Why [Insert Book] should not be made into a movie

Recently I read The Cellist of Sarajevo and was discussing the story with a friend. And he said, “It’s so great it should be made into a movie!”

And I thought, how?

Don’t get me wrong. I enjoyed the book. But try as I might, I couldn’t think of a way to capture the spirit of The Cellist of Sarajevo on camera. Making a film would be the easy part. But making a good film of the book? Good luck.

But why is it so difficult to translate some stories from one medium to another?

I think it’s because some stories are so adept at using the medium itself to tell the story, that without its original medium, the story loses its vibrance.

Take Three Day Road. It contains this description:

It whistles like a giant eagle screaming, so close now that I must cover my ears.

That was a sound of a train, mind you.

I also recall a description in C. J. Sansom’s Dark Fire, a book set in Tudor England. Shardlake, the protagonist, is given a fruit to eat, which is vaguely described at first until the narrator bites into it and is disgusted, whereafter he then learns he must peel off the yellow skin before eating it.

Yes, it is a banana. Neither of these passages I’ve mentioned would be of the slightest interest on camera. You’d look at it and go, “Why is he eating an unpeeled banana?”

A yellow fruit whose skin you shouldn’t eat, and some Chinese gooseberries. Or are those kiwis?

Of course, I’m delving into details here, but there are plenty of stories whose plots rely on the written word (or the audiobook version, take your pick). Stephen King’s Fair Extension. Ken Liu’s “The Bookmaking Habits of Select Species”. Either one of these played excellently into the strengths that prose provides.

The same goes for film. Take Christopher Nolan’s Memento (And yes, I know it was based on a short story. But not this part). The film’s iconic plot device was that the story, in part, was told backwards. This was simple to highlight in film. They simply had each scene end with the first shot of the scene preceding it. How do you do that in a book? I mean, there’s probably a way, but it’s probably difficult and painful.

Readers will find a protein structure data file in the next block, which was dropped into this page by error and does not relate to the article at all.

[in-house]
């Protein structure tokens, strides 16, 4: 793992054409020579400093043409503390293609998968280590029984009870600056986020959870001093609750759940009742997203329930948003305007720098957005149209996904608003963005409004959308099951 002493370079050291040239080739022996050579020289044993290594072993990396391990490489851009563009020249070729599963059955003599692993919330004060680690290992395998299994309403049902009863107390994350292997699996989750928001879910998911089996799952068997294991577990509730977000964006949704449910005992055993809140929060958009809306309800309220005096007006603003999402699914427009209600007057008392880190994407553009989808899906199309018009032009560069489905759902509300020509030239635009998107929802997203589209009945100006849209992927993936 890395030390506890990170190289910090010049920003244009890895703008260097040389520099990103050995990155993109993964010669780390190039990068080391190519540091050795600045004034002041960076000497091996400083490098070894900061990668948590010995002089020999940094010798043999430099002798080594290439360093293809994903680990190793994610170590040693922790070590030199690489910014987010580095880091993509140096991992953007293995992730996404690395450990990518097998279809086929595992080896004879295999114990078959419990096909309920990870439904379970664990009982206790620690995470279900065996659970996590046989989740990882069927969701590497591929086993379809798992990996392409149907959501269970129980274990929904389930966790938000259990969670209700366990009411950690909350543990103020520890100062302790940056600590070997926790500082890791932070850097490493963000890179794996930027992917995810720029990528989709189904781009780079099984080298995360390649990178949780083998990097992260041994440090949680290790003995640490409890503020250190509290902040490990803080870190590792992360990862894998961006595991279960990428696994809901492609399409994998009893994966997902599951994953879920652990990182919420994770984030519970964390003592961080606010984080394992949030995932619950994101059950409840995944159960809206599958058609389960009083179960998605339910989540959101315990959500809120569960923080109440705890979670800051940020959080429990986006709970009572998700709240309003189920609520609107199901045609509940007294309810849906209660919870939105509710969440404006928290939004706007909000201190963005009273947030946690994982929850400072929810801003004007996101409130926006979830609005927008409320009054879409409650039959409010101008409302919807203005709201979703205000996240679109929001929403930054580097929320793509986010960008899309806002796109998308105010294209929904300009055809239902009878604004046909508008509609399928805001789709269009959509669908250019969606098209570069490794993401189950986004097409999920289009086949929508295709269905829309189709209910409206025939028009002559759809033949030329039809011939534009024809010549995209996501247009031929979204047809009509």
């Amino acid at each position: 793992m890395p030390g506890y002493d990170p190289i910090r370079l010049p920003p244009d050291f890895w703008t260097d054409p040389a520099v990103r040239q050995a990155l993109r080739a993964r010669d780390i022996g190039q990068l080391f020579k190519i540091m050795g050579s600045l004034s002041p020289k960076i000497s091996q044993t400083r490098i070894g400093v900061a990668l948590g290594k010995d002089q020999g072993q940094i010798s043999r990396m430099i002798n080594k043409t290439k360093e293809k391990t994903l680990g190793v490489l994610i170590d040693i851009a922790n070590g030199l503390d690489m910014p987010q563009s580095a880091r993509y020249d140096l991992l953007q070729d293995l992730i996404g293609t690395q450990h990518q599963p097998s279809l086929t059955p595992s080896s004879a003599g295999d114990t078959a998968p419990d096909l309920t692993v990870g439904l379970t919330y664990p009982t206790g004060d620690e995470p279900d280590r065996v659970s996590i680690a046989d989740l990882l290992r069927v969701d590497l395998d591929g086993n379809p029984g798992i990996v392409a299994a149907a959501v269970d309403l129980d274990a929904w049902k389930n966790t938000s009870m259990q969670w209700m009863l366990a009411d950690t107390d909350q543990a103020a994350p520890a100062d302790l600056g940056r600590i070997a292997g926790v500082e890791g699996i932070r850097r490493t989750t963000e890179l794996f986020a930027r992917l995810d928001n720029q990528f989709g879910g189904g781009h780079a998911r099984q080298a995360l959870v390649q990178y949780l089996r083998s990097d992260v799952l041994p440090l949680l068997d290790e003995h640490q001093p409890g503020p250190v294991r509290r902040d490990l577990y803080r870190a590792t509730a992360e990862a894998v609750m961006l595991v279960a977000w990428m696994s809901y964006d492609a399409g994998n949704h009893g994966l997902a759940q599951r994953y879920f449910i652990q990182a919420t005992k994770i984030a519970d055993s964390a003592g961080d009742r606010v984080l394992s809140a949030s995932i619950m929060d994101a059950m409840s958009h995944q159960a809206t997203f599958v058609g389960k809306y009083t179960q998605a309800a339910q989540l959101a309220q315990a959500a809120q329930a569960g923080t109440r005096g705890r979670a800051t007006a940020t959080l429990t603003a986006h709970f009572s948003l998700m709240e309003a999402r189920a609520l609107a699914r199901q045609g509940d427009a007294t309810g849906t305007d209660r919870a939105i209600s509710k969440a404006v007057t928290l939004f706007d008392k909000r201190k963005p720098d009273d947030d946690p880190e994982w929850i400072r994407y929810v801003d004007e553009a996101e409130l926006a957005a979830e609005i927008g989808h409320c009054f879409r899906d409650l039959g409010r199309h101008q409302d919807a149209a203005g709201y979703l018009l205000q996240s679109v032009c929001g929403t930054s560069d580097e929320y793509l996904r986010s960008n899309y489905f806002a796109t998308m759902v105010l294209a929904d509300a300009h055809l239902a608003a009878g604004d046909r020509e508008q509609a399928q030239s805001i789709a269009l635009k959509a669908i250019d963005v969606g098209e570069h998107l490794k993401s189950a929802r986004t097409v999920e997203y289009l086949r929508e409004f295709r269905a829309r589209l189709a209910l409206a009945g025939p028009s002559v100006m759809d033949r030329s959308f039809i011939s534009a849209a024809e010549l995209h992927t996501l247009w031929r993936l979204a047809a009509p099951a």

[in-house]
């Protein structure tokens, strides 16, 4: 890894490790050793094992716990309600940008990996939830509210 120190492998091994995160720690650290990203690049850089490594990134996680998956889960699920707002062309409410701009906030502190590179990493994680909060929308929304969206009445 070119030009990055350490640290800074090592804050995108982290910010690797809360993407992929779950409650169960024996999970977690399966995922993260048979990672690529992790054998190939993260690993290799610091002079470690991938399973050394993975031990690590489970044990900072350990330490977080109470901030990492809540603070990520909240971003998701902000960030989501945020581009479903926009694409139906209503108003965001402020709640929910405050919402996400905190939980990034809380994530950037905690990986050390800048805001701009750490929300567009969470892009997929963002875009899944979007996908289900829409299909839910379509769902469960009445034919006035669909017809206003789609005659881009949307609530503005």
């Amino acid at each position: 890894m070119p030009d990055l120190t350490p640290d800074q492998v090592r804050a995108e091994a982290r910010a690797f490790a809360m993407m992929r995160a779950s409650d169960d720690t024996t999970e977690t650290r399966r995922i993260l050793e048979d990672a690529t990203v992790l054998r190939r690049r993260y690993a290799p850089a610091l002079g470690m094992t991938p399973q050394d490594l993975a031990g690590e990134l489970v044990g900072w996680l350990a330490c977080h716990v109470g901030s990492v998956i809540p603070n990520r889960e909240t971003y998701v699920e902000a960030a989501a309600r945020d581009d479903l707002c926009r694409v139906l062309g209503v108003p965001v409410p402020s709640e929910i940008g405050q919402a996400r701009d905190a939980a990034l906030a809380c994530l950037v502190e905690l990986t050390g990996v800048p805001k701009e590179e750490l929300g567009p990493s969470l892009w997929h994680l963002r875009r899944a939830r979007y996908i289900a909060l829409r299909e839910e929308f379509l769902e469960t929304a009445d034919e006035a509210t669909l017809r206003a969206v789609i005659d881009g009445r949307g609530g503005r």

Photo Courtesy of Warner Brothers

Then there are films like Pleasantville. A key plot device in it is the fact some characters, and indeed, the whole town, is black and white, while some characters are in full colour. Such devices are near impossible to recreate in other mediums—stage, radio or books—without some work.

And stage is not exempt either. Any high school student who has read a Shakespeare play before watching its film (or play) can testify: it’s awfully difficult, and some subtleties are lost in translation from stage to page.

And then there’s Thornton Wilder’s Our Town. Half the power of the play was the sparsity of the set. It could be any town. Our town, even.

All these examples I’ve mentioned are simply to say this: each medium is unique. That why they still exist. And the best authors, playwrights, directors and actors will know how to effectively use their medium to make their story shine.

(As an aside, that’s why you need to read the book and watch the film. Not necessarily in that order.)

That’s why cinematography is an art. That’s why, still, even in this age, the foundation of a good novel is good prose. And that’s why even “minor” things like stage lighting can still have such a great effect on telling a story.

Of course, there are some stories that transcend the boundaries of mediums and are still excellent. Sometimes the adaptation is even better. Like The Shawshank Redemption. Or The War of the Worlds. But again, those stories succeeded because of the careful skill taken by the creators to keep the spirit of the story.

I guess, really, my original and whole thought was this: not everything needs to be made into a Hollywood movie. And in fact, some things are better left alone. Like The Cellist of Sarajevo.

via Daily Prompt: Elaborate

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